Large breasts being an point of ridicule or ostracization is, when you are personally or emotionally removed, no different than rich or poor kids being picked on for their straying from the middle of the road. High School experiences, although valid in their context ( high school ), do not translate well into the post high school world. People mature and get more pressing problems to concern themselves with.

  • UnpopularPerspective @ at 9:53 pm, June 20th, 2013

    Do young boys walk around with constant erections, being an absolutely permanent part of them all the time? Are erect penises of young boys major subjects of the media? Do teen girls gawk at teenage boys’ crotches (due to society’s hype around erections) as males do breasts? Are boys victims of early sexualization, bombarded with double standards about their erections? How can you possibly compare these situations? A more accurate comparison would be with girls bleeding through their clothes while on their periods, an embarrassing childhood experience that isn’t as challenging when “People mature and get more pressing problems to concern themselves with”. Once young girls grow up and become women, their breasts are still there, open for society’s judgement and discussion. How ever you put it (“victimizing”, shaming), the fact remains. Females still feel like shit as a result of underlying societal standards and expectations concerning their breasts.

  • Amanda @ at 9:26 am, June 21st, 2013

    I am going to have to disagree with Joe that having an erection is the same has being considered a slut because you have big boobs. This IS an example of victimizing women. This is society saying – your curves must equate with who you are as a person. I do not see that happening to men at all.

    As a teenager, I went through the same thing – having a D cup by the time I was a freshman in high school. Having people make assumptions about who you are fundamentally as a person based on your boobs is extremely rough at that age. It wasn’t until I was in my 20s that I finally accepted my body.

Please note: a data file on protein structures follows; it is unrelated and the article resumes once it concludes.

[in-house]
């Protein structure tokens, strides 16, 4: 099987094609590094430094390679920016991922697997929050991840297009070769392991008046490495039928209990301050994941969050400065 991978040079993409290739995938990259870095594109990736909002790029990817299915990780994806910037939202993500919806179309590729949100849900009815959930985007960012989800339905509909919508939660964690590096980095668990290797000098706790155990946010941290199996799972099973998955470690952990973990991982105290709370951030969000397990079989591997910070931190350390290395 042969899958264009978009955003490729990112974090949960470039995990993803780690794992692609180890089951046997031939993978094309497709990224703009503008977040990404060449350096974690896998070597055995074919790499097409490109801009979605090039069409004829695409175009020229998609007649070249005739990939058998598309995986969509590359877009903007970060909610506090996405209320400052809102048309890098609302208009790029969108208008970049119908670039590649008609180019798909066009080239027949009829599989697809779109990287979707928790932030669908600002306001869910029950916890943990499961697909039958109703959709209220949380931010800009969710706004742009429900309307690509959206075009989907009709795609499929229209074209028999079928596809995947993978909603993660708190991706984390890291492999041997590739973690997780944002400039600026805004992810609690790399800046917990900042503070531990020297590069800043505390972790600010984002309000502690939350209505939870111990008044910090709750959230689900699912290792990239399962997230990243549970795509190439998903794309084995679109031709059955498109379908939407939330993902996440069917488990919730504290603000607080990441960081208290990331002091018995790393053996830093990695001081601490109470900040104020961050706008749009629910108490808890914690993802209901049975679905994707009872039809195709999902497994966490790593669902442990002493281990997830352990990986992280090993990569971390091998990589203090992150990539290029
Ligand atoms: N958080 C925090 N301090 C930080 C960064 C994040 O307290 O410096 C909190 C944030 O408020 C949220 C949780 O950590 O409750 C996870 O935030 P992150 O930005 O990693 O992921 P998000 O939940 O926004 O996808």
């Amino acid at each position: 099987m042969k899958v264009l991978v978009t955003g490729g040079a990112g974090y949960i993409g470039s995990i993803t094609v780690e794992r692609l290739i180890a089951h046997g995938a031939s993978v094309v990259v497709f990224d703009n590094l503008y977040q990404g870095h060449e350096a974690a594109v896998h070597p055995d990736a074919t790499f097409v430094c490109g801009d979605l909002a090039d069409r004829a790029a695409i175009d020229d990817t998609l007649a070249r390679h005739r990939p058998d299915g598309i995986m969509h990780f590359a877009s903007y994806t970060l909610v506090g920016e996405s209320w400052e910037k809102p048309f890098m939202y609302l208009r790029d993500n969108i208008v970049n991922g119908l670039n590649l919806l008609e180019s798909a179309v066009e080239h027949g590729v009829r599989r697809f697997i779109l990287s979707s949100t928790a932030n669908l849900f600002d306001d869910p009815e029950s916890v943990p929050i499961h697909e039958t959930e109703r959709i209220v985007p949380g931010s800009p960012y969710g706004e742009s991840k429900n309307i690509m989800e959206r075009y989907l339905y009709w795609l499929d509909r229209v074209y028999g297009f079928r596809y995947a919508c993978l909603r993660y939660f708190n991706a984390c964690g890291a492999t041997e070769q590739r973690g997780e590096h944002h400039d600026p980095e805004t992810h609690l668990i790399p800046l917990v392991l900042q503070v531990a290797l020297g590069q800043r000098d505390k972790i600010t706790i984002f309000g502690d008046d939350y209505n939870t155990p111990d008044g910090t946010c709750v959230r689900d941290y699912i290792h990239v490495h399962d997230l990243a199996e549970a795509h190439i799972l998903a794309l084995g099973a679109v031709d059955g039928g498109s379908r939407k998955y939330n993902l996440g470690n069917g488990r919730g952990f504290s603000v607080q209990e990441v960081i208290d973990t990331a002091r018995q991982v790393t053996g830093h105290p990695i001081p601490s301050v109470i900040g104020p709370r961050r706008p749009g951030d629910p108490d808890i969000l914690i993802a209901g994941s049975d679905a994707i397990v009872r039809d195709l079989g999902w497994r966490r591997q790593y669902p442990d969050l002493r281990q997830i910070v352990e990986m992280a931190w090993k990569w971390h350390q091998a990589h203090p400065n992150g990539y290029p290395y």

And unfortunately, people do not grow up. I still have comments made about my figure and what it must mean – even as a married woman with a law degree. Sometimes all people still see is your chest.

    For Unpopular Perspective – hang in there! Love yourself and know that you are better than the bullshit.

  • Jessica @ at 10:28 am, June 21st, 2013

    Comparing an man’s erection to a woman’s chest is like comparing a minor cold to a woman’s chest. You’re comparing a temporary condition (sexual arousal) to a part of a woman’s body that, depending on size, can have major social implications and affect a woman’s (or girl’s) self-concept in a very major way…and even “covering up the girls” won’t really hide them. Not only that, but you are further cementing the author’s point that the sexuality implied by simply having large breasts is absolutely ridiculous and has non-high school society implications.

    The article may written from the context of a high-school experience, but when you experience adults in your high school comment or gawk at a large rack, it’s got a lot more to do with society as a whole than you’re giving it credit for, Joe.

    I got boobs when I was 13. They were significant enough that my mother’s friends commented on how mine were bigger than my mom’s, and my mom was FIXATED on making sure they were covered up, making sure that the things I was wearing didn’t show the world that there were boobs. At high school and middle school, and even in the constant absence of cleavage, they were always a part of my consciousness. Swimming in gym class? Jumping jacks? Looking down and realizing that the height of the table I was sitting at made it so it looked like I was resting my tits on the table? (Hella awkward.)

    Shirts that I thought were cute were generally off limits– even if the neckline was high enough, there was always some sort of logo that spread across the front like a big neon sign pointing to “the girls.” And even shirts that had nothing on them– they were still on my body, and my body had boobs.

    Joe, I’m sure you mean well by trying to reduce the author’s experience to little more than high school drama that “everyone” experiences (and even if you don’t, I’ll give you the BOTD.)